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Publication numberUS5382920 A
Publication typeGrant
Application numberUS 08/046,768
Publication dateJan 17, 1995
Filing dateApr 13, 1993
Priority dateApr 18, 1992
Fee statusPaid
Also published asDE4212933A1, EP0571747A2, EP0571747A3, EP0571747B1
Publication number046768, 08046768, US 5382920 A, US 5382920A, US-A-5382920, US5382920 A, US5382920A
InventorsReinhold Jung
Original AssigneeAlcatel N.V.
Export CitationBiBTeX, EndNote, RefMan
External Links: USPTO, USPTO Assignment, Espacenet
Circuit arrangement for an optical receiver
US 5382920 A
Abstract
Optical receivers with a photodiode (PD) and a transimpedance amplifier are optimized for signals with a particular transmission rate. A circuit is provided whereby the optical receiver can be adapted to different transmission rates. To attain this object, the feedback resistor of the transimpedance amplifier is divided into at least two resistors (RF1, RF2) connected in series. According to the transmission rate, the respective optimum resistance value is switched into the negative-feedback path with the aid of a control circuit. This makes it possible to operate such a universal optical receiver in a broadband subscriber interface both at a transmission rate of 150 Mb/s and at a transmission rate of 600 Mb/s, for example.
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Claims(12)
I claim:
1. A circuit arrangement for an optical receiver having a negative feedback path comprising a photodiode (PD) and a transimpedance amplifier (TIV), with the photodiode (PD) connected between a supply voltage source (UB) and an input of the transimpedance amplifier (TIV) or between the input of the transimpedance amplifier (TIV) and ground, and the transimpedance amplifier (TIV) comprising a first amplifier stage (V1), a second amplifier stage (V12) and a negative-feedback resistor forming the negative feedback path, an input of the first amplifier stage (V1) being connected to the input of the transimpedance amplifier (TIV), and an output of the second amplifier stage (V12) being connected to an output of the transimpedance amplifier (TIV), characterized in
that the negative-feedback resistor is connected as a series combination of two resistors (RF1, RF2) between the input and output of the transimpedance amplifier (TIV), and
that between a junction of the first and second amplifier stages (V1, V12) and a junction of the two feedback resistors (RF1, RF2), an amplifier (V22) is connected which has essentially a same transfer function as the second amplifier stage (V12) and includes means for switching the amplifier (V22) to an active state or a blocked state.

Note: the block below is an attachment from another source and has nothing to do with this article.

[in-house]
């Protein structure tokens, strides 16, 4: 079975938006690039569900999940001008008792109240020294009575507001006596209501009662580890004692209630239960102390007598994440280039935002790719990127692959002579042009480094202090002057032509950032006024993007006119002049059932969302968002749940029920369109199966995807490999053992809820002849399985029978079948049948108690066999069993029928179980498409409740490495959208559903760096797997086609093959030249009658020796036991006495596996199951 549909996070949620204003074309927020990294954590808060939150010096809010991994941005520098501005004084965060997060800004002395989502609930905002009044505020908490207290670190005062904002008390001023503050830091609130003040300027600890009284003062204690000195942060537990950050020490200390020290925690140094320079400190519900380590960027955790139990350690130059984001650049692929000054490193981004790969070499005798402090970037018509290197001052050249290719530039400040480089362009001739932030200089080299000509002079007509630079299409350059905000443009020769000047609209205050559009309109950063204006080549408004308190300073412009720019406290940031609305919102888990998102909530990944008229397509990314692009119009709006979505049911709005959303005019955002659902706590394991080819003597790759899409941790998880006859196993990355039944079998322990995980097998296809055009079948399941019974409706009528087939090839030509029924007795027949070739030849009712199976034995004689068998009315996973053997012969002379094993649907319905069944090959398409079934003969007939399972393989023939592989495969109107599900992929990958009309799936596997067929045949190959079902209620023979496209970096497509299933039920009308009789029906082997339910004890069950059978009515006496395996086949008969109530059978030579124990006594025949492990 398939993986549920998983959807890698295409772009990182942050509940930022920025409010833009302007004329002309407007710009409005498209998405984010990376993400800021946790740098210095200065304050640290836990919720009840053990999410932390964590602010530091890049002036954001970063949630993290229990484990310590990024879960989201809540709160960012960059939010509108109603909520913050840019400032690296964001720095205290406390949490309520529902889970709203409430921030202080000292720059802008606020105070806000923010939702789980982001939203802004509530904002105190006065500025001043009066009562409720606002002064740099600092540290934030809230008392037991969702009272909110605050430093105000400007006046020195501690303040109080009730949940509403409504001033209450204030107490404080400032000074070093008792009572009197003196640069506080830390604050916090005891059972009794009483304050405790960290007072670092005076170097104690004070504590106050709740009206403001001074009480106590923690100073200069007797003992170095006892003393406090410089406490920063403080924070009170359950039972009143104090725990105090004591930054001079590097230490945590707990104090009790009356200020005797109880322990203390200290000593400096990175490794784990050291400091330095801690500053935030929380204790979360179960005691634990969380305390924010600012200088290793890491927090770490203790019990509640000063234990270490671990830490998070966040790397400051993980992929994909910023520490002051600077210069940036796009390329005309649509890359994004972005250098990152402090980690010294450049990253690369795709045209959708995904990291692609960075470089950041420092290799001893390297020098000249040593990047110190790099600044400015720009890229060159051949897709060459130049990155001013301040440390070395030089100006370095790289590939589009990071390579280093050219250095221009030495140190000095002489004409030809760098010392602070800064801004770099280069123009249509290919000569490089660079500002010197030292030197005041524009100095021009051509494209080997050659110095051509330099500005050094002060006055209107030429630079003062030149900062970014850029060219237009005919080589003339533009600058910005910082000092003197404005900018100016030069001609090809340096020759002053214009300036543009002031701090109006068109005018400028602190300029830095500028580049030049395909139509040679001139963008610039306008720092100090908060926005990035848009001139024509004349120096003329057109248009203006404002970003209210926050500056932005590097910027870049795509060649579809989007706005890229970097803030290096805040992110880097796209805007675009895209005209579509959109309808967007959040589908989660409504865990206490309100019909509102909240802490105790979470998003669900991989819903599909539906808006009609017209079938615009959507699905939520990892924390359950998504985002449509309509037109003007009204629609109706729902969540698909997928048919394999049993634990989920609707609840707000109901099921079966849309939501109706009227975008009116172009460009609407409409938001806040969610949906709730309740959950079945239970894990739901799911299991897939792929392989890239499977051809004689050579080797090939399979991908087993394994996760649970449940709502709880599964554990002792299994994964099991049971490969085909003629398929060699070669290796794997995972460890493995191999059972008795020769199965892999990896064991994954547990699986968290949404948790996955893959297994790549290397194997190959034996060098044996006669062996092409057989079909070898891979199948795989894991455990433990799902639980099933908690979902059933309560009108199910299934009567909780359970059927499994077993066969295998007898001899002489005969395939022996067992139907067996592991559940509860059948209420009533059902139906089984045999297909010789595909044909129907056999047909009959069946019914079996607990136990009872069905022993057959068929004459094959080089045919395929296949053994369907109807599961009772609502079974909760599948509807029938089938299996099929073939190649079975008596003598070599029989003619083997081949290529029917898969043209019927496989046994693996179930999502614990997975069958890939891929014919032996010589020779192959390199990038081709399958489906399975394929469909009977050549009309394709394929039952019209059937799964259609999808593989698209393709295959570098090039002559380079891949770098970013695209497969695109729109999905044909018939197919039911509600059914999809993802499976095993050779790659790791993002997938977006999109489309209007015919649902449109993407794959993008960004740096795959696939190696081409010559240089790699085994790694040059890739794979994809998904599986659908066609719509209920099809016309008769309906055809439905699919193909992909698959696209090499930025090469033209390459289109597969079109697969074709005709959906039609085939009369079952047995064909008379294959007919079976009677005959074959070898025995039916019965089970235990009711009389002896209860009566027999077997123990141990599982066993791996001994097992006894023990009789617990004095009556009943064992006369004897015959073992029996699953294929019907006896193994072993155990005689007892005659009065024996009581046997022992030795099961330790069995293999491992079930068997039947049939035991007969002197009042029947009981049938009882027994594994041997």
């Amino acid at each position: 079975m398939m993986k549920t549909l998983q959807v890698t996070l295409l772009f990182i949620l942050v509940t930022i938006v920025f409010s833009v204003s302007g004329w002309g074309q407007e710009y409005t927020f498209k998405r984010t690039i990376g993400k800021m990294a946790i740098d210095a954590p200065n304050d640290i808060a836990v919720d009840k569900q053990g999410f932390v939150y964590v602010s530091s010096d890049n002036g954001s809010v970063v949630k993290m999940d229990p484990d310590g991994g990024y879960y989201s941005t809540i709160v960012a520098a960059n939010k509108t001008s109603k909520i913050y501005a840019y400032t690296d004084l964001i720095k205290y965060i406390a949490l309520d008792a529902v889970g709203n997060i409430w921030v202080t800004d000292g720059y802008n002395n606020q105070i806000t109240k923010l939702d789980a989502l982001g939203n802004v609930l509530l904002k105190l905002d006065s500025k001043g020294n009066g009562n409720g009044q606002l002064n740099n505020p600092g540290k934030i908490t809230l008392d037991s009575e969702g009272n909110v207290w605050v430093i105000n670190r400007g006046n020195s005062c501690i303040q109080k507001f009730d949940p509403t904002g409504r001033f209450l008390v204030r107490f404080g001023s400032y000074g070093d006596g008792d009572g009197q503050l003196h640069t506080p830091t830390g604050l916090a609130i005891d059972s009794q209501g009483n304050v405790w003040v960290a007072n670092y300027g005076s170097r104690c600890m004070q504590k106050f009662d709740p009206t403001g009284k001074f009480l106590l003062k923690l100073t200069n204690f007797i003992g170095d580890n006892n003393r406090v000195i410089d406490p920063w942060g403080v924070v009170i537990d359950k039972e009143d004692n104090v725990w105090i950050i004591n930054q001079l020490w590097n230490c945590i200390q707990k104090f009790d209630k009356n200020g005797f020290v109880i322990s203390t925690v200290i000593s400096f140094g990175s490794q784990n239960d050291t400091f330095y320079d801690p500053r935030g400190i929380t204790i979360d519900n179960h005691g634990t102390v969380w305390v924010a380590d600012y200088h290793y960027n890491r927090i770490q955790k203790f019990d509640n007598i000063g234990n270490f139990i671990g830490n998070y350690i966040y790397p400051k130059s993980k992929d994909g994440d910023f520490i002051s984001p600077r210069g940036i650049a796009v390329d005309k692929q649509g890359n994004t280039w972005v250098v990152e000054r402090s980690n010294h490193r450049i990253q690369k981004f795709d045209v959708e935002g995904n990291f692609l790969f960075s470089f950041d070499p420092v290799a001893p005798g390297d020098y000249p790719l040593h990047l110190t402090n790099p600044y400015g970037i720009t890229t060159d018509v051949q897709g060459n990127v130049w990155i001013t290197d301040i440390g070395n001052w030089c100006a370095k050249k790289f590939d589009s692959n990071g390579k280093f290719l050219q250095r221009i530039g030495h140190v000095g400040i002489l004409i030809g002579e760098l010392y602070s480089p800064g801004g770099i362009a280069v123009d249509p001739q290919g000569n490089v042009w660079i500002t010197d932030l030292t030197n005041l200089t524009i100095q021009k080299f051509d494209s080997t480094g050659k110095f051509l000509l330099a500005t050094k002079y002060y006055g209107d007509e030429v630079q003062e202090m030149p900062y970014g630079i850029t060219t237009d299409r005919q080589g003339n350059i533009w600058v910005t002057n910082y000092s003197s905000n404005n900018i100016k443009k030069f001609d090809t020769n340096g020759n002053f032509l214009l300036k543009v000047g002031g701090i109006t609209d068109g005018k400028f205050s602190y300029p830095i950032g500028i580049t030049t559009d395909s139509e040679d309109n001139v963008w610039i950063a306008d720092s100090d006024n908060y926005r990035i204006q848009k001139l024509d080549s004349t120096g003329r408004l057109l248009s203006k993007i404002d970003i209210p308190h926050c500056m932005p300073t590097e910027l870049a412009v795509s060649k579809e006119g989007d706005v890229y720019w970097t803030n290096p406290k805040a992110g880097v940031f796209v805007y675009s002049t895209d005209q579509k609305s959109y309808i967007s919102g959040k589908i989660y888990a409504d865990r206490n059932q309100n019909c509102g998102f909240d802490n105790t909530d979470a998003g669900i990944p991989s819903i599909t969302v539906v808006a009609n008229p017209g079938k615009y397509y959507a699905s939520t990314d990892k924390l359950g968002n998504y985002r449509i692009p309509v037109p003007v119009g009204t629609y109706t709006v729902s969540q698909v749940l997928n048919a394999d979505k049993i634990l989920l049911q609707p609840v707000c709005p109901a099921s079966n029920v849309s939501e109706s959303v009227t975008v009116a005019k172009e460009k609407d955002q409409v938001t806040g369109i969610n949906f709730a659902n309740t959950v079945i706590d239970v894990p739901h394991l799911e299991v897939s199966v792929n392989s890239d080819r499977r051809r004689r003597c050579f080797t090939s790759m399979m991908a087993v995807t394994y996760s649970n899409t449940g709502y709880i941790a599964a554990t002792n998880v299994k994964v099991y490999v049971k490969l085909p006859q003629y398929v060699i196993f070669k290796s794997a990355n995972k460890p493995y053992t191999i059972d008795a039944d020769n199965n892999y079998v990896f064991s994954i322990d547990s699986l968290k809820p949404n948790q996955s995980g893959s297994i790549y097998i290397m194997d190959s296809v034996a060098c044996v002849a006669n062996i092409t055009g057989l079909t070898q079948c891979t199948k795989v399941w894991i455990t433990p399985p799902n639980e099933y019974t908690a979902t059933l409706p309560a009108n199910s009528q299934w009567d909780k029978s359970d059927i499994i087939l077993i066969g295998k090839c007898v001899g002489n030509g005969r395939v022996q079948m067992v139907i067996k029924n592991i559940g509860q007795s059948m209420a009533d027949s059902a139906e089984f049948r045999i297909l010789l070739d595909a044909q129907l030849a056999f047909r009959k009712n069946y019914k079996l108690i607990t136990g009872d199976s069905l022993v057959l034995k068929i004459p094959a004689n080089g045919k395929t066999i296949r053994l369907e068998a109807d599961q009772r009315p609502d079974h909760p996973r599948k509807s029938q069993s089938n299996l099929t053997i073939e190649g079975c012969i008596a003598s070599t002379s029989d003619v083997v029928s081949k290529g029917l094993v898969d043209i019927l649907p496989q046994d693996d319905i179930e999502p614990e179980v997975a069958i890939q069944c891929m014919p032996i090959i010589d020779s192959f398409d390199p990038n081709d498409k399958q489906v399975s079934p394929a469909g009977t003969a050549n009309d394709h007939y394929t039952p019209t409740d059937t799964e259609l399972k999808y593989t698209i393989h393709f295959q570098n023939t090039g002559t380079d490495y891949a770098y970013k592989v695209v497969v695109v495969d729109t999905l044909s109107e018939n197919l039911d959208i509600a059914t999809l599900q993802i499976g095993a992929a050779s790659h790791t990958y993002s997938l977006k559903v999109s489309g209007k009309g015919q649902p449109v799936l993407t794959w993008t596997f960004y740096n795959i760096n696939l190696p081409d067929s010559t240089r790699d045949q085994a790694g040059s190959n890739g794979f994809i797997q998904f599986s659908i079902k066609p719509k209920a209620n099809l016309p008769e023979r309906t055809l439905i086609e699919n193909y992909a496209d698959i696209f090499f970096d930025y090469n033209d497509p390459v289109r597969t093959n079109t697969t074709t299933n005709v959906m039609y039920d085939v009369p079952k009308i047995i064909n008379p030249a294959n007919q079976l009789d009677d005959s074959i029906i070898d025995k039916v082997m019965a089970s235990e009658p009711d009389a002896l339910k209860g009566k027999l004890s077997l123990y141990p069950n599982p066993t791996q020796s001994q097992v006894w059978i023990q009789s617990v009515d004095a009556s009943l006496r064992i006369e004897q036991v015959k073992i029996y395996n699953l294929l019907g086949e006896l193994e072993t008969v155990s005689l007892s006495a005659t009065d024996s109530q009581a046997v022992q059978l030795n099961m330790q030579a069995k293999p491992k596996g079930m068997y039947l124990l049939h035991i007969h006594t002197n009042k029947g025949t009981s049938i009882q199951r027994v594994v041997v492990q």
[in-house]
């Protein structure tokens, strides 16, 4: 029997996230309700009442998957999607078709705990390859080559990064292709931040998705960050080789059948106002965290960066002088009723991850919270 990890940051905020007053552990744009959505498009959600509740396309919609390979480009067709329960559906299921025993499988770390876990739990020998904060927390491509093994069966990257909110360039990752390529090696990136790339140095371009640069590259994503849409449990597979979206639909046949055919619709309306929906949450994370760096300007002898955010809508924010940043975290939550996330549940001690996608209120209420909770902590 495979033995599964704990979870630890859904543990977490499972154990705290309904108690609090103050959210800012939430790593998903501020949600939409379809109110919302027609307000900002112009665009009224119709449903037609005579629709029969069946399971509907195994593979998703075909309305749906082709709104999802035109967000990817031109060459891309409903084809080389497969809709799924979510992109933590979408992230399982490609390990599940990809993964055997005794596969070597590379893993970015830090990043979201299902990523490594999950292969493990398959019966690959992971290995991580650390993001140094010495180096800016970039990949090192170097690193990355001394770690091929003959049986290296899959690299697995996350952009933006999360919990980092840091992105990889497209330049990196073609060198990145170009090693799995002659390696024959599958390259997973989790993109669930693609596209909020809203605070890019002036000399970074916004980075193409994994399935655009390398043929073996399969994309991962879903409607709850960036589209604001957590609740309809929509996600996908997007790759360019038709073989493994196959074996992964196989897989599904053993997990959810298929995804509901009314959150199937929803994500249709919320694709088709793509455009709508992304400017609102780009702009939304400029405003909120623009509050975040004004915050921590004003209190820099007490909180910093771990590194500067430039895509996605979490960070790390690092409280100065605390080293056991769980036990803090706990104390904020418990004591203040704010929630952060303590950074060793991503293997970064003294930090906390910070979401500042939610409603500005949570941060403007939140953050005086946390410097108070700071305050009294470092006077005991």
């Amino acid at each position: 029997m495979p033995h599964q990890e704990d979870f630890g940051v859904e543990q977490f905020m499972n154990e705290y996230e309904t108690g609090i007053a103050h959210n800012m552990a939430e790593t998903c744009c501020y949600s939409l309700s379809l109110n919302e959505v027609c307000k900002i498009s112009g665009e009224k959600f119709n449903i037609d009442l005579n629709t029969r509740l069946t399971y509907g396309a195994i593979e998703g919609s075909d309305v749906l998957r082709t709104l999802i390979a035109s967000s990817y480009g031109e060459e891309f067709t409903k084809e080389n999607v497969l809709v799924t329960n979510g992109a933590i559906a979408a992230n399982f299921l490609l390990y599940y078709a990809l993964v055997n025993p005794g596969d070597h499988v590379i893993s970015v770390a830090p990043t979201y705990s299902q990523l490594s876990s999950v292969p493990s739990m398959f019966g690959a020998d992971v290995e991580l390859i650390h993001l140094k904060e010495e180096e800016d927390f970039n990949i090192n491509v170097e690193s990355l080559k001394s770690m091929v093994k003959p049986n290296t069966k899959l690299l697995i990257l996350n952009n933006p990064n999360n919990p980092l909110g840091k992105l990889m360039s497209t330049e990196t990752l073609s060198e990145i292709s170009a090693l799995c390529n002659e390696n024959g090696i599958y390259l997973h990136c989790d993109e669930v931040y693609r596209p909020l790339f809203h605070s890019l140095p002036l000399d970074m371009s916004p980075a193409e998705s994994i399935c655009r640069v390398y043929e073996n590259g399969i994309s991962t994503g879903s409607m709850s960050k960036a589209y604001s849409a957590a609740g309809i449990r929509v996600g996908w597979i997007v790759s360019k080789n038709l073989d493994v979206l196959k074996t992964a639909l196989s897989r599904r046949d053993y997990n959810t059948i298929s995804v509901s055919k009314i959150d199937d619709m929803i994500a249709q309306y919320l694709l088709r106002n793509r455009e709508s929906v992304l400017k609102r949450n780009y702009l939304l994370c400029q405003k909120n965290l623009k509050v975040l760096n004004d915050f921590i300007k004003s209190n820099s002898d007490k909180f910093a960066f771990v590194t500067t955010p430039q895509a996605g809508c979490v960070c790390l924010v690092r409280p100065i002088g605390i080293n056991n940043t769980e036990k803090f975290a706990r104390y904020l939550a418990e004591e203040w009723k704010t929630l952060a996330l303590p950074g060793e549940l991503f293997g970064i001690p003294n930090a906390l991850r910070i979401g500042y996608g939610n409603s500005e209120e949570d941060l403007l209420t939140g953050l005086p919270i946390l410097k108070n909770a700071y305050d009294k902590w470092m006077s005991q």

2. A circuit arrangement as recited in claim 1, characterized in that the negative-feedback resistor is further formed by a series combination of more than two additional resistors, that with each additional resistor (RF3, RFn), the transimpedance amplifier is expanded by one additional amplifier (V23, V2n) having a common input node with said amplifier (V22), and having substantially the same transfer function as the second amplifier stage (V12), that an output of each of said one additional amplifiers (V23, V2n) is connected to a terminal of one of the additional resistors (RF3, RFn) which is not connected to the output of the transimpedance amplifier (TIV), and that said additional amplifiers (V23, V2n) are activated independently of each other.
3. A circuit arrangement as recited in claim 2, characterized in that the additional amplifiers (V23, V2n) are switched with respective control voltages (Ust2, Ustn) via a control circuit in such a way that in a first state, respective input voltages to the additional amplifiers (V23 . . . V2n) are ineffective, due to a short circuit to ground caused by a transistor stage (T8), and that in a second state, each of the additional amplifiers (V23, V2n) has substantially the same transfer function as the second amplifier stage (V12), so that a substantially equal voltage is applied at two terminals of a respective one of said additional resistors (RF3 . . . RFn) connected between respective outputs of adjacent equally acting amplifiers (V23, V2n) so that said respective resistor currentless and has no effect on the negative feedback path.
4. A circuit arrangement as recited in claim 1, characterized in that the amplifier (V22) connected between the junction of the amplifier stages (V1, V12) and the junction of the resistors (RF1, RF2) of the negative-feedback path is switched with a control voltage (Ust) via a control circuit in such a way that in a first state, an input voltage of the amplifier is ineffective, due to a short circuit to ground caused by a transistor stage (T8), and that in a second state, the amplifier (V22) has a substantially similar transfer function as the second amplifier stage (V12), so that a substantially equal voltage is applied at two terminals of one of said feedback resistors which is (RF2) connected between an output of the amplifier (V22) and an output of the second amplifier stage (V12), said resistor (RF2) thus being currentless and having no effect on the negative feedback path.
5. A circuit for an optical receiver having negative feedback comprising:
photodiode (PD) means, responsive to optical signals, for providing photodiode output signals;
transimpedance amplifier means (TIV), responsive to the photodiode output signals, for providing corresponding electrical signals, the transimpedance amplifier means (TIV) having an input and an output and including:
first amplifier means (V1) with an input connected to the input of the transimpedance amplifier means (TIV),